In other words, herbal supplements contain less arsenic than rice.
But that’s only half the story. A suggested serving of rice is ¼ cup (uncooked), or roughly 50 g. Bearing that in mind, an average serving of California rice would contain more arsenic than 147 standard capsules of an average herbal supplement; a serving of Louisiana rice would contain more arsenic than 261 capsules. None of which accounts for the fact that rice absorbs water during cooking, which could add even more arsenic.
I eagerly await the GAO’s report on pilaf.
28 of the 40 herbal supplements tested by the GAO contained detectable cadmium. The average concentration was 0.083 ppm.
It might be sufficient to compare that to the 15 ppm (181 times as much) that the FDA allows in food colorings. But the goal here is not to compare supplements with useless junk; it’s to place them in the context of a healthy diet.
And cadmium, like it or not, is part of a healthy diet. According to the U.S. Agency for Toxic Substances and Disease Registry (ATSDR) of the Department of Health and Human Services “All soils and rocks… contain some cadmium.” Most of our daily exposure comes from foods, especially shellfish, chocolate, grains and beans, as well as trace amounts from air and water. Tobacco smoke can also be a very significant source of cadmium.
Let’s leave the smokers out of it. According to the ATSDR, the average American consumes roughly 30 mcg of cadmium a day from food. According to the CDC, the average American consumes 2247 calories a day. An average standard capsule of the herbal supplements tested by the GAO contains 0.041 mcg of cadmium. So when we put these three figures together, we see that a standard capsule of the herbal supplements tested by the GAO contains as much cadmium as you’d expect to get from about three (3) calories of food.
The GAO reported detectable levels of lead in 37 of the 40 samples tested. The average sample contained 0.225 ppm.
It is nearly impossible to generalize about exposure to lead in the general population. While a lot of work has been done to establish blood levels, dietary intake is still a huge question mark.
The FDA has not established daily levels it considers safe or unsafe. However the Food and Agricultural Organization of the United Nations World Health Organization (FAO/WHO) sets a provisional tolerable weekly intake limit at 25 mcg/kg of body weight, or 1,750 mcg/week for a 154 pound adult.
First, it should be noted that FAO/WHO only sets provisional tolerable weekly intakes limits for “those contaminants unavoidably associated with the consumption of otherwise wholesome and nutritious foods” (emphasis added).
Considering that the average standard capsule tested by the GAO contains 0.113 mcg of lead, you could take 22 of them a day and still get less than 1% of the cadmium considered acceptable by the FAO/WHO.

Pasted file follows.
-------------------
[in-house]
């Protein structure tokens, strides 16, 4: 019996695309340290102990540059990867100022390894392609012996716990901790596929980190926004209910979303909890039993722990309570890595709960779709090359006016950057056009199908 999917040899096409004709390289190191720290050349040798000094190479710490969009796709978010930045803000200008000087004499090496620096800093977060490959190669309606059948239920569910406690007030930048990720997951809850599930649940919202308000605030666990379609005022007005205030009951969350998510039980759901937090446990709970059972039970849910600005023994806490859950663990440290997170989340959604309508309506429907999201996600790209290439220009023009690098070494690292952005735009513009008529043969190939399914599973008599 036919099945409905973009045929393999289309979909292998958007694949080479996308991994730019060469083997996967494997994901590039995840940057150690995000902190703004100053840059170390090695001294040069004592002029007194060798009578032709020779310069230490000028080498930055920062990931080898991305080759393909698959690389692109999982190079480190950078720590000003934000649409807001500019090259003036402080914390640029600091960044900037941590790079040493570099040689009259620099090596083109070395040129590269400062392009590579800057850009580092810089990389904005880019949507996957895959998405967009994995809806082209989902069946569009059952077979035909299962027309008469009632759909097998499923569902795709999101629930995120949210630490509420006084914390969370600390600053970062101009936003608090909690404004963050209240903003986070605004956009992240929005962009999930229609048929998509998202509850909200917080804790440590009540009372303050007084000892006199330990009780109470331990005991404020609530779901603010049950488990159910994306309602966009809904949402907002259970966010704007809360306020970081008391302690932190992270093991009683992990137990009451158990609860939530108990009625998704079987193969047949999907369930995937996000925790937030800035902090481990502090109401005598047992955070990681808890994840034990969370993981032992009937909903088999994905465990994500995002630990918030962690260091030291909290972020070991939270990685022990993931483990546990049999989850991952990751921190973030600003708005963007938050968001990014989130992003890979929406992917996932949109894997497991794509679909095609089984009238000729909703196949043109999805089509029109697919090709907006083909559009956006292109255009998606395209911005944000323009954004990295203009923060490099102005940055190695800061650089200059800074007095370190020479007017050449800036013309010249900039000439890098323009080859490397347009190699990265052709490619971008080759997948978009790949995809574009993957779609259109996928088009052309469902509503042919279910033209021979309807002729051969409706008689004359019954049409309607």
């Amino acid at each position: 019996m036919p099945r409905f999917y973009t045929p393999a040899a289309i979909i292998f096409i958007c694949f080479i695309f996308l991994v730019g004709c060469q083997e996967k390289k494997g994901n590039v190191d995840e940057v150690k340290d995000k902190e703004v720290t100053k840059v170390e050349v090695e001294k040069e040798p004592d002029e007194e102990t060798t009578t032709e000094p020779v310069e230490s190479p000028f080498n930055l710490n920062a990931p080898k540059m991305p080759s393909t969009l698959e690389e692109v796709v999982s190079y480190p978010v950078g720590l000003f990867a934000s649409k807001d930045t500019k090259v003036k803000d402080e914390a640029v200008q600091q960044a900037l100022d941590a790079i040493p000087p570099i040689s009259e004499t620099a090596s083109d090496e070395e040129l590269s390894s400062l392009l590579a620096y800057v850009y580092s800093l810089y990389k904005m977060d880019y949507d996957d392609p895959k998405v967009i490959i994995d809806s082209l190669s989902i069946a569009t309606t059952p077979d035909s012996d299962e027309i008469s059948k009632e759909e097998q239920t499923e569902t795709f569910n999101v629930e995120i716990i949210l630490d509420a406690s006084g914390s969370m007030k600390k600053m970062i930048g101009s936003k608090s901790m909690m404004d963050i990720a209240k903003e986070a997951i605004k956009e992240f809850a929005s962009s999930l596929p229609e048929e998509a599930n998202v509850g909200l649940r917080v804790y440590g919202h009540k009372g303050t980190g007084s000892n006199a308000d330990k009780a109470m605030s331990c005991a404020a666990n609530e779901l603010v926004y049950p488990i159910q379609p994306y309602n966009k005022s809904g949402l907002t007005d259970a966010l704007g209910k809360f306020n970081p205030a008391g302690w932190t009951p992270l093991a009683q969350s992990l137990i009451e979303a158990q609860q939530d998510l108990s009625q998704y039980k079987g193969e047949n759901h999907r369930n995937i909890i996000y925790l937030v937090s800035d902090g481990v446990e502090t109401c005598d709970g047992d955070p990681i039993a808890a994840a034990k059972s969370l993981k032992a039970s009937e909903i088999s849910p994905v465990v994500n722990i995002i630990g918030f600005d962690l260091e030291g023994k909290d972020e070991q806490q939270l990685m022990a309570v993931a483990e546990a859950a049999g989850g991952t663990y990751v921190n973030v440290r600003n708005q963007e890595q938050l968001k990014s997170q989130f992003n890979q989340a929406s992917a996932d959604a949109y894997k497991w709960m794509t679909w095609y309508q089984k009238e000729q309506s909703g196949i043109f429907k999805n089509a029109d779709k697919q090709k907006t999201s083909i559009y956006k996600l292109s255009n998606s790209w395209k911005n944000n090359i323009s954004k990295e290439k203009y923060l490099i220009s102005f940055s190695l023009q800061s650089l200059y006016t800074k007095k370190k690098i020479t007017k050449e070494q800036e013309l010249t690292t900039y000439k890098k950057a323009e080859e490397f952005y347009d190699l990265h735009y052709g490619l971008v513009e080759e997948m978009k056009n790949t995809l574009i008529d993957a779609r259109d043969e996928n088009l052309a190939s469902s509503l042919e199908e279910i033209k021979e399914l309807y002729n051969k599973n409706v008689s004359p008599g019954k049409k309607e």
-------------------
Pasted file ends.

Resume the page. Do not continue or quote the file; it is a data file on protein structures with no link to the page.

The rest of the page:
32 of 40 herbal supplements tested by the GAO contained detectable traces of mercury. The average concentration was 0.0048 ppm.
(More than half the mercury came from just two products. Adequate quality control in these two should definitely have brought the average down. But as a matter of principle, I’ve included them in my calculations).
It’s nearly impossible to generalize about mercury intake, since so much of it correlates with fish intake, which varies wildly from person to person. So let’s look at this a different way.
At least three of the H1/N1 “swine” flu vaccines produced last winter used a mercury-containing preservative called thimerosal, supplying 25 mcg mercury per injection. You would need 10,504 standard capsules of the herbal supplements tested by the GAO to equal that amount.
Or think of it this way: the FDA allows .002 ppm mercury in drinking water, or 0.472 mcg in an 8-ounce cup. So, let’s say you wash down your daily pills with a nice glass of water. You could be getting more mercury from that one glass than from 198 average standard capsules.
Anyways, that’s the GAO report in a nutshell. And by the time you read this, this particular round of accusations and allegations will have faded away.
But it’s only a matter of time before the next set of overblown data, the next round of political grandstanding, the next media feeding frenzy, the next condescending “scientific” reproach to the quality of herbal products.
 This figure assumes, pessimistically, that the samples with no detectable levels still contained arsenic equal to half the GAO’s threshold of detection, or 0.0375 ppm. I will be using the same methodology throughout the rest of this paper.
 It may be argued that rice, as a “wet crop,” is more likely to accumulate heavy metals than other foods. Fair enough. But it’s still the only crop I could find consistent data for, and a crop that’s generally considered safe.
 Here, a standard capsule is 500 mg. It should be noted, however, that two of the herbs repeatedly tested in the GAO report, Ginkgo and Saw Palmetto, are customarily sold in much smaller capsules of concentrated extract (60 mg and 160 mg, respectively). The GAO did not specify the size or form of the capsules tested.